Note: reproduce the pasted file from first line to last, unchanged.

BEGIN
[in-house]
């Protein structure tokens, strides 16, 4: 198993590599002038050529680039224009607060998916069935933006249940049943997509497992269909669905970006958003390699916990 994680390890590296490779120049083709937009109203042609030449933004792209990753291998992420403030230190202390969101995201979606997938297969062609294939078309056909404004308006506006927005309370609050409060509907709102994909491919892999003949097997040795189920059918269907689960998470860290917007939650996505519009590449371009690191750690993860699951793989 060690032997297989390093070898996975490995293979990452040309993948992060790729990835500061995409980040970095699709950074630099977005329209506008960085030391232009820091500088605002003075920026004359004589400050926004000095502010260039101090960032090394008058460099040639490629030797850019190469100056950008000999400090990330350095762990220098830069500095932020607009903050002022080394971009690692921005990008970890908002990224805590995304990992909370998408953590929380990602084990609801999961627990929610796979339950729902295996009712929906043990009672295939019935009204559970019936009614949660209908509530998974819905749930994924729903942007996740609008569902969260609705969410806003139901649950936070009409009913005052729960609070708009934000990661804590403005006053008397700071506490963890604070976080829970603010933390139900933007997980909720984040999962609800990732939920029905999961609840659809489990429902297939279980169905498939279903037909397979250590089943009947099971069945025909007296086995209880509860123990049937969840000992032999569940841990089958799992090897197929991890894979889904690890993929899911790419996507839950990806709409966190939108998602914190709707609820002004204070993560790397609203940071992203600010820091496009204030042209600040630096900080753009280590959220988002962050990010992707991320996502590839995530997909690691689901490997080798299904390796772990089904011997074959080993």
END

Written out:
[in-house]
């Protein structure tokens, strides 16, 4: 198993590599002038050529680039224009607060998916069935933006249940049943997509497992269909669905970006958003390699916990 994680390890590296490779120049083709937009109203042609030449933004792209990753291998992420403030230190202390969101995201979606997938297969062609294939078309056909404004308006506006927005309370609050409060509907709102994909491919892999003949097997040795189920059918269907689960998470860290917007939650996505519009590449371009690191750690993860699951793989 060690032997297989390093070898996975490995293979990452040309993948992060790729990835500061995409980040970095699709950074630099977005329209506008960085030391232009820091500088605002003075920026004359004589400050926004000095502010260039101090960032090394008058460099040639490629030797850019190469100056950008000999400090990330350095762990220098830069500095932020607009903050002022080394971009690692921005990008970890908002990224805590995304990992909370998408953590929380990602084990609801999961627990929610796979339950729902295996009712929906043990009672295939019935009204559970019936009614949660209908509530998974819905749930994924729903942007996740609008569902969260609705969410806003139901649950936070009409009913005052729960609070708009934000990661804590403005006053008397700071506490963890604070976080829970603010933390139900933007997980909720984040999962609800990732939920029905999961609840659809489990429902297939279980169905498939279903037909397979250590089943009947099971069945025909007296086995209880509860123990049937969840000992032999569940841990089958799992090897197929991890894979889904690890993929899911790419996507839950990806709409966190939108998602914190709707609820002004204070993560790397609203940071992203600010820091496009204030042209600040630096900080753009280590959220988002962050990010992707991320996502590839995530997909690691689901490997080798299904390796772990089904011997074959080993």